Gertrude Stein: Everybody’s Autobiography

  When Kahnweiler the picture dealer told Miss Stein that Picasso had stopped painting and had taken to writing poetry, she confessed that she had “a funny feeling” because “things belonged to you and writing belonged to me. I know writing belongs to me, I am quite certain,” but still it was a blow. “. . . No matter how certain you are about anything belonging to you if you hear that somebody says it belongs to them it gives you a funny feeling.”

  Later she buttonholed Picasso at Kahnweiler’s gallery, shook him, kissed him, lectured him, told him that his poetry was worse than bad, it was offensive as a Cocteau drawing and in much the same way, it was unbecoming. He defended himself by reminding her that she had said he was an extraordinary person, and he believed an extraordinary person should be able to do anything. She said that to her it was a repellent sight when a person who could do one thing well dropped it for something else he could not do at all. Convinced, or defeated, he promised to give back writing to its natural owner.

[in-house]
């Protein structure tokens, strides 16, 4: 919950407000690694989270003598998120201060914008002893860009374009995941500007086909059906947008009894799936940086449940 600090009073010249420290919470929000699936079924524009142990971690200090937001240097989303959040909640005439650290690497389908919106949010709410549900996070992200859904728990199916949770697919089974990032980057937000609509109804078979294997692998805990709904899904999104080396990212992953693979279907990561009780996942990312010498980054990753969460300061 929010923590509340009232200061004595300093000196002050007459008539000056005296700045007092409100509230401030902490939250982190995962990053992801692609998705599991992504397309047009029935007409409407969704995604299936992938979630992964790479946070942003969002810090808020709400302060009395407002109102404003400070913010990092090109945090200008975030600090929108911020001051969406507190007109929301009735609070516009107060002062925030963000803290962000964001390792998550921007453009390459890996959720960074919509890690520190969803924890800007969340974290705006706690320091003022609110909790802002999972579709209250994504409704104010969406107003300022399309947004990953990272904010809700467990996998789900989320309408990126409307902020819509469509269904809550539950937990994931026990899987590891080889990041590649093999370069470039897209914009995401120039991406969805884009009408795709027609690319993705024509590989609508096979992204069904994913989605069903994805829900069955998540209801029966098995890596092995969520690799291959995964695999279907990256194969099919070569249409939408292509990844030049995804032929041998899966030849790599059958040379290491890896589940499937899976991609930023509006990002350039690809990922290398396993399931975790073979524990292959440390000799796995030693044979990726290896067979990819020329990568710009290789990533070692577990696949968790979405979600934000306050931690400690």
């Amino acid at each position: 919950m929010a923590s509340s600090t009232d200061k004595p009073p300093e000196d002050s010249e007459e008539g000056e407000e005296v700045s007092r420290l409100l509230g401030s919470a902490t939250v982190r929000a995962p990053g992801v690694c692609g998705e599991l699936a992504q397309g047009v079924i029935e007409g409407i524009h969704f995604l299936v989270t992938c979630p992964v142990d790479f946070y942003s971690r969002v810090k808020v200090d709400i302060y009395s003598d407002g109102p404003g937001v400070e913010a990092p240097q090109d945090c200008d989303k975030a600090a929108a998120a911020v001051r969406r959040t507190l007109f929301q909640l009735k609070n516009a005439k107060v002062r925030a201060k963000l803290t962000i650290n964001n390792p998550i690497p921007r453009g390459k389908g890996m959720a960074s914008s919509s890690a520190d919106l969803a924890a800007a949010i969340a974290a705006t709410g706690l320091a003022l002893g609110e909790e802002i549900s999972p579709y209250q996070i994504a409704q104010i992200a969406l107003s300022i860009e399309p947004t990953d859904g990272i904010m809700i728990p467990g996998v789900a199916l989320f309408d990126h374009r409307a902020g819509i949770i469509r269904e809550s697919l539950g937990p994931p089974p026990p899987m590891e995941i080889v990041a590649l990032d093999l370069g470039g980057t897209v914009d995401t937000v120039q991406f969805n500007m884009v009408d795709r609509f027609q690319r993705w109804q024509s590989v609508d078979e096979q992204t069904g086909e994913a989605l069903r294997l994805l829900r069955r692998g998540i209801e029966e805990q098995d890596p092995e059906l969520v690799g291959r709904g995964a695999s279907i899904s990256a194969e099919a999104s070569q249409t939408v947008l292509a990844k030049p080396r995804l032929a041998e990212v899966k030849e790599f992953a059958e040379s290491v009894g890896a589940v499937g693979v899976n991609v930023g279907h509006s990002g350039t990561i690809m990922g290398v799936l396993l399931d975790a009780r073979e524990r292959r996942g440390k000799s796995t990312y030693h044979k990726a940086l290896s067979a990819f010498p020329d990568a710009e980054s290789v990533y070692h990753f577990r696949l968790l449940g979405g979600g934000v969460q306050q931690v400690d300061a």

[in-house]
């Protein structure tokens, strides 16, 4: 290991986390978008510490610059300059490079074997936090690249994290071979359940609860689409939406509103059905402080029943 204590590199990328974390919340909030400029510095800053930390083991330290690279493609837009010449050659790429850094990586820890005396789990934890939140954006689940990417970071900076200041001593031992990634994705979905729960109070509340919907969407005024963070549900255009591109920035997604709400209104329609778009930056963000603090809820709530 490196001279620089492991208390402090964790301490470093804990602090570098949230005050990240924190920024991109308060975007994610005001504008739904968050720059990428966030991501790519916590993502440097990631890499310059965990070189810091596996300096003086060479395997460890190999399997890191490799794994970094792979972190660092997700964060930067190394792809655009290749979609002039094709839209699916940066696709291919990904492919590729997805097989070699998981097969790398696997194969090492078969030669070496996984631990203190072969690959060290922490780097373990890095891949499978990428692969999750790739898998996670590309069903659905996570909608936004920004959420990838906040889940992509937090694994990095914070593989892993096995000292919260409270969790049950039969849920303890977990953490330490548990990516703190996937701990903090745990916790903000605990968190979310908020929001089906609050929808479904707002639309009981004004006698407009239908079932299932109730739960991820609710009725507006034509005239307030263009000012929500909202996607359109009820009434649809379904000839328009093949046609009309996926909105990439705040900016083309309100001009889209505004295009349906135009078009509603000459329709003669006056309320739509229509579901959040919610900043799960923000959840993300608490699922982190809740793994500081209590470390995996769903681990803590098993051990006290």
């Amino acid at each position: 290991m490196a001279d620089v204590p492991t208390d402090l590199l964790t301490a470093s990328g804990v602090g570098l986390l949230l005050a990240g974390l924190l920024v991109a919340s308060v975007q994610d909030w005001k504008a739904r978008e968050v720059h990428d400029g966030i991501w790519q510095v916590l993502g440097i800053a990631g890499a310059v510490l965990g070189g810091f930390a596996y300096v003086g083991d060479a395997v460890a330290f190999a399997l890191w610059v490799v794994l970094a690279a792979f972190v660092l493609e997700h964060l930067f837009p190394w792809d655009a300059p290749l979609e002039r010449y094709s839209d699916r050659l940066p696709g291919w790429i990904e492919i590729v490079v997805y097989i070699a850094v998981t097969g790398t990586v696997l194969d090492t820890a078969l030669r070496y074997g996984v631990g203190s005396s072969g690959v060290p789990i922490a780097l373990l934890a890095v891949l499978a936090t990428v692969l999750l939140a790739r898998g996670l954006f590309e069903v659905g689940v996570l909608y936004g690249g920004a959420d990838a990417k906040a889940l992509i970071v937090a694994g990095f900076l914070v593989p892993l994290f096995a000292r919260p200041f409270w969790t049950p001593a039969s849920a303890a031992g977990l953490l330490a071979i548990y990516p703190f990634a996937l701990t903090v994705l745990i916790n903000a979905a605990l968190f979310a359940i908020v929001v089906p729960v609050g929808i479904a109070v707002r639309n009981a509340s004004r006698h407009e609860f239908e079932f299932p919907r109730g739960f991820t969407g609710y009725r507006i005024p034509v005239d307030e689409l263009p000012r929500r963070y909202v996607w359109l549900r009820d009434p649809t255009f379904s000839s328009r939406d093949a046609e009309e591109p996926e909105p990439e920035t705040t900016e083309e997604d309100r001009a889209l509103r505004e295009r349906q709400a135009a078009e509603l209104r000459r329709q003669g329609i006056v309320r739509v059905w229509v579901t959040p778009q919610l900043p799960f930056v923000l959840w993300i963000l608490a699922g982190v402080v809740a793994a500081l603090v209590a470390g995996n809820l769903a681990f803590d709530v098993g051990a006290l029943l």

Writing was no doubt the dearest of Miss Stein’s possessions, but it was not the only one. The pavilion atelier in rue de Fleurus was a catch-all of beings and created objects, and everything she looked upon was hers in more than the usual sense. Her weighty numerous divans and armchairs covered with dark, new-looking horsehair; her dogs, Basket and Pépé, conspicuous, special, afflicted as neurotic children; her clutter of small tables each with its own clutter of perhaps valuable but certainly treasured objects; her Alice B. Toklas; her visitors; and finally, ranging the walls from floor to ceiling, giving the impression that they were hung three deep, elbowing each other, canceling each other’s best effects in the jealous way of pictures, was her celebrated collection of paintings by her collection of celebrated painters. These were everybody of her time whom Miss Stein elected for her own, from her idol Picasso (kidnapped bodily from brother Leo, who saw him first) to minuscule Sir Francis Rose, who seems to have appealed to the pixy in her.

  Yet the vaguely lighted room where things accumulated, where they appeared to have moved in under a compulsion to be possessed once for all by someone who knew how to take hold firmly, gave no impression of disorder. On the contrary, an air of solid comfort, of inordinate sobriety and permanence, of unadventurous middle-class domesticity—respectability is the word, at last—settled around the shoulders of the guest like a Paisley shawl, a borrowed shawl of course, something to be worn and admired for a moment and handed back to the owner. Miss Stein herself sat there in full possession of herself, the scene, the spectators, wearing thick no-colored shapeless woolen clothes and honest woolen stockings knitted for her by Miss Toklas, looking extremely like a handsome old Jewish patriarch who had backslid and shaved off his beard.